The Department for Education in England has today announced the next phase of their plan for children to ‘catch up’ their education after Covid-19. 

In what has been described by ASCL union head, Geoff Barton, as a “hugely disappointing” proposal, £1.4 billion will be made available over three years to provide extra tutoring for children most in need of support, and teacher training and development, including for early years professionals. 

The funding will also enable year 13 students to have the option of repeating their final year if they have been particularly disadvantaged by the pandemic. 

The contents of this plan have been hotly anticipated over recent weeks, with rumours of extensions to the school day and year widely reported. The possibility of a longer school day is not completely off the table, but funding for any further proposals will have to wait until the next spending review. 

Geoff Barton will not be alone in feeling a sense of disappointment at the latest proposals. Not only is the amount of funding considerably less than was identified as necessary by the Education Policy Institute, but it’s hard to escape the sense that a once in a generation opportunity to really examine the way we approach education in England has passed us by. 

While the move to virtual learning posed considerable challenges for teachers, children and families, the advances that have been made over the past year are remarkable and, at Adoption UK, we know that some children – especially those who find school particularly difficult – have benefitted from the opportunity to learn without the anxiety that attending school can cause. These proposals contain nothing about how technology could be harnessed to increase flexible educational opportunities. 

For the first time in years, the current generation of primary school leavers have enjoyed a year 6 without SATs. As head teacher Chris Dyson wrote in this TES article, the lack of SATs preparation has freed up months of time, not only for catching up what might have been missed during lockdown, but also for a broader exploration of the wider curriculum – History projects, Science experiments, sports, Music, Art and Drama. Our children are some of the most tested and examined children in the world. These proposals contain nothing for those who would like to see an overhaul of the way we assess children’s progress.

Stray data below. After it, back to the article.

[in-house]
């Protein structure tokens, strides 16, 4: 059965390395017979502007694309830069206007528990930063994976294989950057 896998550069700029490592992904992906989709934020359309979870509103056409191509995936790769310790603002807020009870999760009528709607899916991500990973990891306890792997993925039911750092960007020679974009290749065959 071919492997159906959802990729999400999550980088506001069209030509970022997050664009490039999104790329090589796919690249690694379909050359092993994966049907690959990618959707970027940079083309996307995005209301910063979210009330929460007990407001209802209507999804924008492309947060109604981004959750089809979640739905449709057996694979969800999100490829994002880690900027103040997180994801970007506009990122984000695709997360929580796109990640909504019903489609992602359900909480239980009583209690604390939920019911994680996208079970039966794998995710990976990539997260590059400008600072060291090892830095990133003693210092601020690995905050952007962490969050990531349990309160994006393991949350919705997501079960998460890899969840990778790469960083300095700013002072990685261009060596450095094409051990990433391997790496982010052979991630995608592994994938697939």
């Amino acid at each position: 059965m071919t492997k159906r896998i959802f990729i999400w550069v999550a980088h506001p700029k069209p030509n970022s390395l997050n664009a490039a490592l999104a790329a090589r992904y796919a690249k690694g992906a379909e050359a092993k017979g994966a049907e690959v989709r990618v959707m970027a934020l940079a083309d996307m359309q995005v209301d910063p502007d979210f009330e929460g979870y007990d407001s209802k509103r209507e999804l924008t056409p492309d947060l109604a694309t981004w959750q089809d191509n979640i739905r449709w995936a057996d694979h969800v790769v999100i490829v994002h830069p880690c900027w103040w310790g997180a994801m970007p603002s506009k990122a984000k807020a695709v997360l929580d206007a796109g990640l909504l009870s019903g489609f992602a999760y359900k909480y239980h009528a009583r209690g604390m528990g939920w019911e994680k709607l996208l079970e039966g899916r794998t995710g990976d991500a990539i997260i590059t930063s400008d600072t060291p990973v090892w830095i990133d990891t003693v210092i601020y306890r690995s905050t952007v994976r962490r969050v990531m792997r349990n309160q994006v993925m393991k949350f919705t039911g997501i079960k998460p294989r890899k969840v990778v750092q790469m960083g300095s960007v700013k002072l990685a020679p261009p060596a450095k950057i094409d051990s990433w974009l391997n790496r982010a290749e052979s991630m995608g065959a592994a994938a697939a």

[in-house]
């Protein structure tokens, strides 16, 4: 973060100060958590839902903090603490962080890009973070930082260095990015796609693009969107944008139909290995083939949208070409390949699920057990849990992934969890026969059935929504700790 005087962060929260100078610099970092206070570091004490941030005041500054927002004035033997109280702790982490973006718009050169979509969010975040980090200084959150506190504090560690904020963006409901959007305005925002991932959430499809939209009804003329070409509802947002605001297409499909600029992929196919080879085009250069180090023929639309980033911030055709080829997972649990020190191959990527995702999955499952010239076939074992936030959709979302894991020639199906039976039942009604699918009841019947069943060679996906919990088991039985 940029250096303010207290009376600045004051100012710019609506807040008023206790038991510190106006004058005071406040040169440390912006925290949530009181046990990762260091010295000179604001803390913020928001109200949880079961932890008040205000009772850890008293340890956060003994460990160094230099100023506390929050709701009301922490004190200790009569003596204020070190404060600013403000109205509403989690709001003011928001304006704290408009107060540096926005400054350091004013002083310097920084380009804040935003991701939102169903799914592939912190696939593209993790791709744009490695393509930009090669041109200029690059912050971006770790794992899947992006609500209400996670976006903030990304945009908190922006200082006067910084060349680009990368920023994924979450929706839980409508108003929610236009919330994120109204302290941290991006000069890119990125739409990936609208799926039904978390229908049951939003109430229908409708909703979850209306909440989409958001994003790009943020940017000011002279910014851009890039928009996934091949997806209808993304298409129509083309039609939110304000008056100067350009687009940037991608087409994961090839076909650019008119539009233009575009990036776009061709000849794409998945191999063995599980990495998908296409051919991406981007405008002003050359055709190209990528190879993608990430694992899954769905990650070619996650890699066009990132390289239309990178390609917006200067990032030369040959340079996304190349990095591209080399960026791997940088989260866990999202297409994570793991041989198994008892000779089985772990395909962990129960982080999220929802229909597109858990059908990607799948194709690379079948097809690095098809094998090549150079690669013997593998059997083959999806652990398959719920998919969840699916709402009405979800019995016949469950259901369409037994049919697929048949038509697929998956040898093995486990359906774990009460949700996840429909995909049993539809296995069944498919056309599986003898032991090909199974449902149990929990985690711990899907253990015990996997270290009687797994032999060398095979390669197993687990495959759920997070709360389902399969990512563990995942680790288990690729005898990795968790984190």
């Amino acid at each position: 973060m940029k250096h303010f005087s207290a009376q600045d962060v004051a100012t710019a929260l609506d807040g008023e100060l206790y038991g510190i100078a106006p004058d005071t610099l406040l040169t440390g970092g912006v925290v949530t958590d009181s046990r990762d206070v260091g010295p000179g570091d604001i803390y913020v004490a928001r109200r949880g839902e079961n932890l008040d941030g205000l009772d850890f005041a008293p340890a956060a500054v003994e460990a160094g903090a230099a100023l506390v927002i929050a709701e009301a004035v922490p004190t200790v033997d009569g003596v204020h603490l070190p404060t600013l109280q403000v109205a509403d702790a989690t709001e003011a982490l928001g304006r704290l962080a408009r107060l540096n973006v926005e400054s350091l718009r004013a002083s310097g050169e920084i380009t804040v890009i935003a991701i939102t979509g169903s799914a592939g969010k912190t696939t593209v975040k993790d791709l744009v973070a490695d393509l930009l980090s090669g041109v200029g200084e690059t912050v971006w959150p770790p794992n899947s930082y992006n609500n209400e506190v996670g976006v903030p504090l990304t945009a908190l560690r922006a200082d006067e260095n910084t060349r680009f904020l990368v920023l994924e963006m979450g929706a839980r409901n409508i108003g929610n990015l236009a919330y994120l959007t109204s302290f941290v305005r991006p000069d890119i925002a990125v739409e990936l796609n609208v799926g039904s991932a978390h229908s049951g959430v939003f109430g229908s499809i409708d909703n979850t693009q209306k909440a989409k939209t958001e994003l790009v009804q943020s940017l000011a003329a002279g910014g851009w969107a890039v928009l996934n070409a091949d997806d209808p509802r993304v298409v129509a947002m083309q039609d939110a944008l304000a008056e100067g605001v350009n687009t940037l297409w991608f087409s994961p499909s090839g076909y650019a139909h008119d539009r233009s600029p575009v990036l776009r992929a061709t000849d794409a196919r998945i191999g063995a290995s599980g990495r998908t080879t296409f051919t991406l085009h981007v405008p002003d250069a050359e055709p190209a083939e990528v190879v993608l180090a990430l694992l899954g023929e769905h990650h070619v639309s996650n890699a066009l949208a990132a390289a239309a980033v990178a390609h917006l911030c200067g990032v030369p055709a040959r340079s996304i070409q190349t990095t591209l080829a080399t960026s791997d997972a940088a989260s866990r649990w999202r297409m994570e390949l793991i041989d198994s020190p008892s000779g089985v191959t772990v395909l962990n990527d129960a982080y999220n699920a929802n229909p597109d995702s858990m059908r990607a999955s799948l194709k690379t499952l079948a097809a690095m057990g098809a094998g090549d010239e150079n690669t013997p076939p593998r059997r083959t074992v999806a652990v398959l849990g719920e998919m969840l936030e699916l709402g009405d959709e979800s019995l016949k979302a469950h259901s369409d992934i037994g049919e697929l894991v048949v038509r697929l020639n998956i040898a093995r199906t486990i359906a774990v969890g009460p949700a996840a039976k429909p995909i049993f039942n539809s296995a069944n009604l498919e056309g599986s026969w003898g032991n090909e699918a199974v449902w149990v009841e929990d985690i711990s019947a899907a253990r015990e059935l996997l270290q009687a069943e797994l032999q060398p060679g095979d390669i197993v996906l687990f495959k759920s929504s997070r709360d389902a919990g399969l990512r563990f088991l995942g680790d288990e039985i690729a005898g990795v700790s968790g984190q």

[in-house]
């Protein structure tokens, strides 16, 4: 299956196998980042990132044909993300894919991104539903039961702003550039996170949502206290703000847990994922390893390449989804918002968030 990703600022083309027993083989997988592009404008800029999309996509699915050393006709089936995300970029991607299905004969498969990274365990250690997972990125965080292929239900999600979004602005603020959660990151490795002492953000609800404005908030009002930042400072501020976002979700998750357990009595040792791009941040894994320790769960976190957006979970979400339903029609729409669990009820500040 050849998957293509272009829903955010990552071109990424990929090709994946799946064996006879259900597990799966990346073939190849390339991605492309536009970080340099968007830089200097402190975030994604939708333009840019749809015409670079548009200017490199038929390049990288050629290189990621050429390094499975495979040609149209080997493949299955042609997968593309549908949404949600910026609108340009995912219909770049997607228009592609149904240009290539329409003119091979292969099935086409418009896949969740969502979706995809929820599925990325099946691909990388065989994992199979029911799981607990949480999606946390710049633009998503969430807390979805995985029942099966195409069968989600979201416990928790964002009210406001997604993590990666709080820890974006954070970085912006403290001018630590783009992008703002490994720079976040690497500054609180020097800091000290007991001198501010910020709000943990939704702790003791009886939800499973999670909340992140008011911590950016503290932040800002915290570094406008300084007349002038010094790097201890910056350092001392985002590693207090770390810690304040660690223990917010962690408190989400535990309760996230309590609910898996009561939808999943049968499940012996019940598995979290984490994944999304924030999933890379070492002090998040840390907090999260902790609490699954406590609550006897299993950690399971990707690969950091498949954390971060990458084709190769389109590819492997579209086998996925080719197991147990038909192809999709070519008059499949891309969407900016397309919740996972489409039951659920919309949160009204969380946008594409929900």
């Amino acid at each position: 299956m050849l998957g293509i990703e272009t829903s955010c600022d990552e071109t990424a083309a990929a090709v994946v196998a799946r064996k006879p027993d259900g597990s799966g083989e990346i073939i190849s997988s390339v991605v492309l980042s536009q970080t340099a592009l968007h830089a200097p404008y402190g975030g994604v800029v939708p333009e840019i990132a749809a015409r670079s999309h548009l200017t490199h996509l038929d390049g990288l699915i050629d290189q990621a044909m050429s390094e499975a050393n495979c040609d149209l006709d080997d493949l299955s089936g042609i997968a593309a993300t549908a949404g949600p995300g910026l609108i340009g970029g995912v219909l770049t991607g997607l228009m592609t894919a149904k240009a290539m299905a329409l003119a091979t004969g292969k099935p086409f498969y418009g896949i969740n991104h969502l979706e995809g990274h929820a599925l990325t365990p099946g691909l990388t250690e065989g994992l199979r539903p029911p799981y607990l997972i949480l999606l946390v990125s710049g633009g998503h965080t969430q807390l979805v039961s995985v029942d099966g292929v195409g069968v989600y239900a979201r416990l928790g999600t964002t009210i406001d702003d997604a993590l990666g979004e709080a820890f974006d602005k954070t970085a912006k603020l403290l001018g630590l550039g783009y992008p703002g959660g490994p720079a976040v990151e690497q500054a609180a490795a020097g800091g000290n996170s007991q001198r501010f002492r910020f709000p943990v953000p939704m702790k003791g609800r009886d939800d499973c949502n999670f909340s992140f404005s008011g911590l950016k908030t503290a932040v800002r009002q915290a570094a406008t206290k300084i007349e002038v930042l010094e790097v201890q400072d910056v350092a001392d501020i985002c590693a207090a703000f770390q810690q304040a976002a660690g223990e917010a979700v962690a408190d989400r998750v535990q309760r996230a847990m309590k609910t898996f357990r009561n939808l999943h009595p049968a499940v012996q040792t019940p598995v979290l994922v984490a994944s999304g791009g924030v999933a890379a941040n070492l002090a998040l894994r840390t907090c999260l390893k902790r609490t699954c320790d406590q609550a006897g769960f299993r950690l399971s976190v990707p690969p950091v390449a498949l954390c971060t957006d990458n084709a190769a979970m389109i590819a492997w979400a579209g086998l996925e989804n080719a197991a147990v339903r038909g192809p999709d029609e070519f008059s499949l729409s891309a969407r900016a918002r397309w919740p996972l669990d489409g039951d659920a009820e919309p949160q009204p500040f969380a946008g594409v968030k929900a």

The ‘catch up’ tutoring will be targeted at those most in need and is being promoted as in line with the aim of closing the ‘attainment gap’, but such programmes do nothing to address the causes of those gaps. Extra tutoring for children does not address the fundamental needs of families living in poverty. It does not fill the gaps in SEND provision. It does not account for the needs of children impacted by adverse experiences, loss and trauma. It is a sticking plaster to cover fundamental societal challenges that are all too often laid at the feet of schools to solve. 

There is so much more that could have been learned from the lockdown experience: the benefits of very small class sizes, of a curriculum with more opportunities for outdoor and creative activities, of consistency of staffing, of improved home-school communications and involving whole families in children’s education. There is much to be learned also from seeing the impact on development and wellbeing due to what children have missed: social opportunities, extra-curricular activities, physical activity, play. The proposals do not recognise these opportunities and challenges. 

Extra tutoring will no doubt bring some benefits to many of the children that access it, but the hope of a bold plan to reimagine our education system to truly value and nurture the talents, aptitudes and dreams of all of our children, including the most vulnerable, feels like little more than a fading mirage.   

Author: Rebecca Brooks, Education Policy Advisor, Adoption UK